Chile Peppers Explained

There is a bewildering array of chile peppers available to us at the supermarkets (and farmers’ markets later in the summer) varying from mild to hot to extremely hot.  Not knowing the difference can result in a surprisingly spicy dish when we just want a little “kick.”

Chile refers to an individual species of pepper, while chili is usually a blend of peppers varying in heat and flavor.  Chili is usually dried, and bought as chili powder, usually includes mild paprika and cumin as part of the flavor package.

Generally speaking, the larger the pepper, the milder the flavor.  Heat is measured in Scoville units, with quite a range variation in heat within a particular variety of pepper.  For instance, the jalapeño usually varies from 1000-20,000 units.  So take a tiny taste before using in a recipe so you can use the desired amount, avoiding surprises.  I once made a pot of chili that was so hot we Gringos could hardly eat it!

So long, thin Anaheim peppers in the upper right of the photo are fairly mild, a form of New Mexico chiles often called Big Jim or Sandia.  They are used in salsas, rice dishes, enchiladas and burritos, and often stuffed.  They are usually harvested while green, then used in various preparations including Pork Green Chile or in Chiles Rellenos recipes.  When allowed to ripen to red, they are typically dried and ground into a powder.

Fist-sized Poblano or Pasilla (pronounced pah-SEE-yah) peppers found in the upper left of the photo are dark green and wrinkled, and vary in heat from mild to medium hot.  They are often stuffed with fillings that might include cheese, pork and raisins.

Smaller chiles include jalapeño chiles, Serrano, Habañero, Fresno, Shishito, and Thai Bird chiles.

Jalapeño peppers nestled just below the Anaheims in the photo are medium sized, deep green in color ripening to orange and red, and grow point down hanging from branches.  When allowed to ripen to red, they are often dried and smoked, called chipotle chiles.  When ground, they become chipotle powder, which I use often for the deep smoky flavor that adds character to lots of dishes.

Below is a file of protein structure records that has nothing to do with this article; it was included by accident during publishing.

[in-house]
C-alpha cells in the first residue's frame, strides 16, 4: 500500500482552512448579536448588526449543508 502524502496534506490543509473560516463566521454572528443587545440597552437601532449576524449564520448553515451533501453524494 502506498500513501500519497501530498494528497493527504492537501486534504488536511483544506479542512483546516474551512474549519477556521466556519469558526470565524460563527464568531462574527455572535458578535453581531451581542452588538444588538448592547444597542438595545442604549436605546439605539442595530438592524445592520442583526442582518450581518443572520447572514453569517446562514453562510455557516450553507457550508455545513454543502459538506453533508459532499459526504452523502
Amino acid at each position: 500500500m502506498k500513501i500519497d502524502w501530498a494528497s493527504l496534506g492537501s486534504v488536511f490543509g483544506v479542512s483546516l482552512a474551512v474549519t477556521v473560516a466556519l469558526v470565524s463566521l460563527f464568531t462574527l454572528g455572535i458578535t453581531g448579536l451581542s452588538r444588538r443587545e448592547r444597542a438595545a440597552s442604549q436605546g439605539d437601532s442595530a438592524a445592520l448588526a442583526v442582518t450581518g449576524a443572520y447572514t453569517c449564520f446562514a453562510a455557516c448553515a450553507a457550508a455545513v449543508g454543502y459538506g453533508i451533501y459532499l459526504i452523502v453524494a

Serrano chiles in the lower left of the photo are thinner than jalapeño peppers, the same rich green color, and the same length, but usually hotter.  They range from 10,000-25,000 Scoville units.  I like them sliced very thinly and added to sauces.

Fresno chiles are red with a pointed end rather than a rounded end as compared to a ripe red jalapeño.  They grow point up instead of point down.  They usually range from 2500-10,000 Scoville units.  I use them when I want their beautiful red coloring.

Habañero peppers are usually orange, and range from 100,000 -350,000 Scoville units, so be careful when using them.  I’m a wuss when it comes to heat, so I almost never use them raw.  But I love the Habañero-Garlic sauce made locally by Gilbertos Gourmet Goodness.  I just use it sparingly to add desired punch to recipes rather than Tabasco.

Thai Bird chiles (not pictured) are Asian, very hot, usually varying from 100,000-225,000 Scoville units.  They are antibacterial and used topically to clean wounds and prevent infection in India, interestingly.  Not often found in markets here, but they can be grown if you like them in recipes.  I usually slice them very thinly to add raw to sauces and as garnishes to salads and soups.  A comparable Mexican chile is the Chile de Arbol, often found dried.

The latest popular pepper is Japanese, a Shishito pepper, usually found green but ripening to orange and yellow, sometimes red.  These are sweet peppers, usually lightly roasted and blistered and tossed with Sesame oil and Tamari for a delicious snack, eaten whole.  They are pictured in the photo just below the jalapeño chiles in the lower right corner.

Hope this helps straighten out confusion regarding heat levels in chile peppers.  Have fun experimenting with them!